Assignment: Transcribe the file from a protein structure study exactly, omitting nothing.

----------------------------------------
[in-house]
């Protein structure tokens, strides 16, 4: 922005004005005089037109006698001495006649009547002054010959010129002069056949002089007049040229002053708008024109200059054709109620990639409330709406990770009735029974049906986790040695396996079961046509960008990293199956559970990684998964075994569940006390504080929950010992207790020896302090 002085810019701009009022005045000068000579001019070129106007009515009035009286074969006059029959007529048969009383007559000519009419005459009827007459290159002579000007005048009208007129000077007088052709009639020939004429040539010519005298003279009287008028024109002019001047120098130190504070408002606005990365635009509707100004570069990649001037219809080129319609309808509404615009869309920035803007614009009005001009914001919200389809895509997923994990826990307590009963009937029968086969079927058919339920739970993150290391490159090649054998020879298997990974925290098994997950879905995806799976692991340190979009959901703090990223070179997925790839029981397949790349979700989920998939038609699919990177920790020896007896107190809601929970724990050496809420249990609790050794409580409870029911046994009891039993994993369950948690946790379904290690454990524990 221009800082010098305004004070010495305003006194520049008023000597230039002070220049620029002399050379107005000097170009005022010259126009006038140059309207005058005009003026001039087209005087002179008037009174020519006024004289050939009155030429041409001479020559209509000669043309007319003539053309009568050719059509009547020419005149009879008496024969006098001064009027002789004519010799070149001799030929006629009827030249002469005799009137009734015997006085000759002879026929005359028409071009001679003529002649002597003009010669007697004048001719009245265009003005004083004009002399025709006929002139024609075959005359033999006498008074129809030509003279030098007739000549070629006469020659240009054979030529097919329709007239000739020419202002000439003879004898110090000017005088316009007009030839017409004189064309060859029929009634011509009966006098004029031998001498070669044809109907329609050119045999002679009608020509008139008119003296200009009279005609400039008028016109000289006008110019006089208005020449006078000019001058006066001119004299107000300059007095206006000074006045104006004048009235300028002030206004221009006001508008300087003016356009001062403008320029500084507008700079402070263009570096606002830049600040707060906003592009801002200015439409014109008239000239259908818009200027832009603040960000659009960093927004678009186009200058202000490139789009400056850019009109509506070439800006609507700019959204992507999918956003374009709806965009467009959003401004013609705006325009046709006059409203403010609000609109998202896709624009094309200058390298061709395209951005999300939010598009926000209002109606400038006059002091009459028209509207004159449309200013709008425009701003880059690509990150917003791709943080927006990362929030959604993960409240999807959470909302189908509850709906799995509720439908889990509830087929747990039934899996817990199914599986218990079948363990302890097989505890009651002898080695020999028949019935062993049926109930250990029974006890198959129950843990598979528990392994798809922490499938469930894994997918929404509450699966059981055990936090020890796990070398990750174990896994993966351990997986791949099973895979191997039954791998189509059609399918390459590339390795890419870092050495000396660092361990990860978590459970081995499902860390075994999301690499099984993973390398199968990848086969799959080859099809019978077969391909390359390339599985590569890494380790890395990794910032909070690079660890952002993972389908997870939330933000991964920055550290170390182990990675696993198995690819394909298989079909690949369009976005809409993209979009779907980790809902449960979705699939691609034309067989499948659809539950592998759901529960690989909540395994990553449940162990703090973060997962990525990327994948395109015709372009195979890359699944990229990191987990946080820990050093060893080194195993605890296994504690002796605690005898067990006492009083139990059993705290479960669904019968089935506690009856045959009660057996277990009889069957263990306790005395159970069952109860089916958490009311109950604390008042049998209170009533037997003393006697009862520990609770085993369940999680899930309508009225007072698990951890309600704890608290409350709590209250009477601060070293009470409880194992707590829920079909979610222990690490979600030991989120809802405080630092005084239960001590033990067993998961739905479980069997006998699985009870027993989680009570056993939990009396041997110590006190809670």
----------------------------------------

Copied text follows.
[in-house]
């Protein structure tokens, strides 16, 4: 922005004005005089037109006698001495006649009547002054010959010129002069056949002089007049040229002053708008024109200059054709109620990639409330709406990770009735029974049906986790040695396996079961046509960008990293199956559970990684998964075994569940006390504080929950010992207790020896302090 002085810019701009009022005045000068000579001019070129106007009515009035009286074969006059029959007529048969009383007559000519009419005459009827007459290159002579000007005048009208007129000077007088052709009639020939004429040539010519005298003279009287008028024109002019001047120098130190504070408002606005990365635009509707100004570069990649001037219809080129319609309808509404615009869309920035803007614009009005001009914001919200389809895509997923994990826990307590009963009937029968086969079927058919339920739970993150290391490159090649054998020879298997990974925290098994997950879905995806799976692991340190979009959901703090990223070179997925790839029981397949790349979700989920998939038609699919990177920790020896007896107190809601929970724990050496809420249990609790050794409580409870029911046994009891039993994993369950948690946790379904290690454990524990 221009800082010098305004004070010495305003006194520049008023000597230039002070220049620029002399050379107005000097170009005022010259126009006038140059309207005058005009003026001039087209005087002179008037009174020519006024004289050939009155030429041409001479020559209509000669043309007319003539053309009568050719059509009547020419005149009879008496024969006098001064009027002789004519010799070149001799030929006629009827030249002469005799009137009734015997006085000759002879026929005359028409071009001679003529002649002597003009010669007697004048001719009245265009003005004083004009002399025709006929002139024609075959005359033999006498008074129809030509003279030098007739000549070629006469020659240009054979030529097919329709007239000739020419202002000439003879004898110090000017005088316009007009030839017409004189064309060859029929009634011509009966006098004029031998001498070669044809109907329609050119045999002679009608020509008139008119003296200009009279005609400039008028016109000289006008110019006089208005020449006078000019001058006066001119004299107000300059007095206006000074006045104006004048009235300028002030206004221009006001508008300087003016356009001062403008320029500084507008700079402070263009570096606002830049600040707060906003592009801002200015439409014109008239000239259908818009200027832009603040960000659009960093927004678009186009200058202000490139789009400056850019009109509506070439800006609507700019959204992507999918956003374009709806965009467009959003401004013609705006325009046709006059409203403010609000609109998202896709624009094309200058390298061709395209951005999300939010598009926000209002109606400038006059002091009459028209509207004159449309200013709008425009701003880059690509990150917003791709943080927006990362929030959604993960409240999807959470909302189908509850709906799995509720439908889990509830087929747990039934899996817990199914599986218990079948363990302890097989505890009651002898080695020999028949019935062993049926109930250990029974006890198959129950843990598979528990392994798809922490499938469930894994997918929404509450699966059981055990936090020890796990070398990750174990896994993966351990997986791949099973895979191997039954791998189509059609399918390459590339390795890419870092050495000396660092361990990860978590459970081995499902860390075994999301690499099984993973390398199968990848086969799959080859099809019978077969391909390359390339599985590569890494380790890395990794910032909070690079660890952002993972389908997870939330933000991964920055550290170390182990990675696993198995690819394909298989079909690949369009976005809409993209979009779907980790809902449960979705699939691609034309067989499948659809539950592998759901529960690989909540395994990553449940162990703090973060997962990525990327994948395109015709372009195979890359699944990229990191987990946080820990050093060893080194195993605890296994504690002796605690005898067990006492009083139990059993705290479960669904019968089935506690009856045959009660057996277990009889069957263990306790005395159970069952109860089916958490009311109950604390008042049998209170009533037997003393006697009862520990609770085993369940999680899930309508009225007072698990951890309600704890608290409350709590209250009477601060070293009470409880194992707590829920079909979610222990690490979600030991989120809802405080630092005084239960001590033990067993998961739905479980069997006998699985009870027993989680009570056993939990009396041997110590006190809670």